“We have begun an ambitious programme of investment and innovation across our portfolio, not only to improve air quality but also to achieve broader environmental goals including committing to the Better Buildings Partnership Climate Change Commitment, which highlights the need for all buildings to be net carbon zero by 2050. This approach is driven by a desire to deliver lasting commercial and social benefit to the communities in which we operate.”
 Full results outlined in Notes to Editors
 WHO guidelines for PM2.5 (15ug/m3)
 RESET air levels for CO2 and TVOCs (1000ppm and 500ppb)
 Based on 2000kWh/dwelling annual electricity use
About Grosvenor Europe
Grosvenor Europe invests in, develops and manages real estate assets in vibrant European cities including Paris, Stockholm and Madrid.
We are part of Grosvenor Group, a privately-owned international property company. With a track record of over 340 years, the Group develops, manages and invests with a purpose of improving property and places to deliver lasting commercial and social benefit.
As at 31 December 2019, we managed £1.9bn AUM of assets, including Skärholmen Centrum shopping centre in Stockholm, a growing office portfolio in Madrid and Paris and a strong residential development pipeline in Madrid.
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Notes to Editors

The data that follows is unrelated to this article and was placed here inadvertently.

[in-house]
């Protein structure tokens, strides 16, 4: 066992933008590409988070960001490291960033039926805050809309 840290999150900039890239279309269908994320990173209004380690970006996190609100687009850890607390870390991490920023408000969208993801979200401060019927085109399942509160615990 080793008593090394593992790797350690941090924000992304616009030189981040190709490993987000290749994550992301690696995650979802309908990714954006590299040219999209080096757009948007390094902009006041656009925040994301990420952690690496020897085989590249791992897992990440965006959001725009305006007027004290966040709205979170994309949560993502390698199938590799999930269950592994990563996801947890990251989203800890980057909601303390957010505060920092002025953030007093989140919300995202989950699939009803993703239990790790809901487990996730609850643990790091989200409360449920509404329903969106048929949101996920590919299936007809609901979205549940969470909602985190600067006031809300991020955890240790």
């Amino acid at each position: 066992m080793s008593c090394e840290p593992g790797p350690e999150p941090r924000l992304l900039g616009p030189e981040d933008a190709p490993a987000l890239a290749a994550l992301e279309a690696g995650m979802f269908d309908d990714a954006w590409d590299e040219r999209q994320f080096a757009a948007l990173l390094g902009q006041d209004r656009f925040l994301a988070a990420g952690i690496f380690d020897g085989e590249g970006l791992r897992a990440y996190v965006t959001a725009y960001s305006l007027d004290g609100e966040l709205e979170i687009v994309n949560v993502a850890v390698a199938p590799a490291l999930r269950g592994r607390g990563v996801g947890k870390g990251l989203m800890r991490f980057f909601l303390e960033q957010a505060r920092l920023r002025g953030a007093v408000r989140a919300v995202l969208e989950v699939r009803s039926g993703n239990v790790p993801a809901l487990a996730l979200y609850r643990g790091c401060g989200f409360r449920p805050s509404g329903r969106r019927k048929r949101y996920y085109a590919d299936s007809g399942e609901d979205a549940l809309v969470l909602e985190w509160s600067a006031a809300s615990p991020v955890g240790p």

About the programme:
A series of sensors were installed in both Skärholmen Centrum and Väsby Centrum shopping centres to measure outdoor air conditions in line with global guidelines (World Health Organisation, EU commission, US Environmental Protection Agency) and indoor air conditions in line with WELL and RESET certification standards.
Sensors were installed in various locations around each centre, to interpret potential localised pollution based on the transient nature of spaces, levels of retail activity, or where spaces may be used for social or dining purposes. For example:
- Spaces that sell certain types of products and homewares can find increased VOC levels from product off-gassing.
- Transient spaces can be affected by both particulates and VOC’s from commercial cleaning activities.
- Social and eating zones can experience increased CO2 due to high occupancy levels during lunch and evening meal times.
We assessed ventilation performance, building maintenance schedules, footfall and chemical product use to identify when potential increases could occur. Initial results exceeded official benchmarks.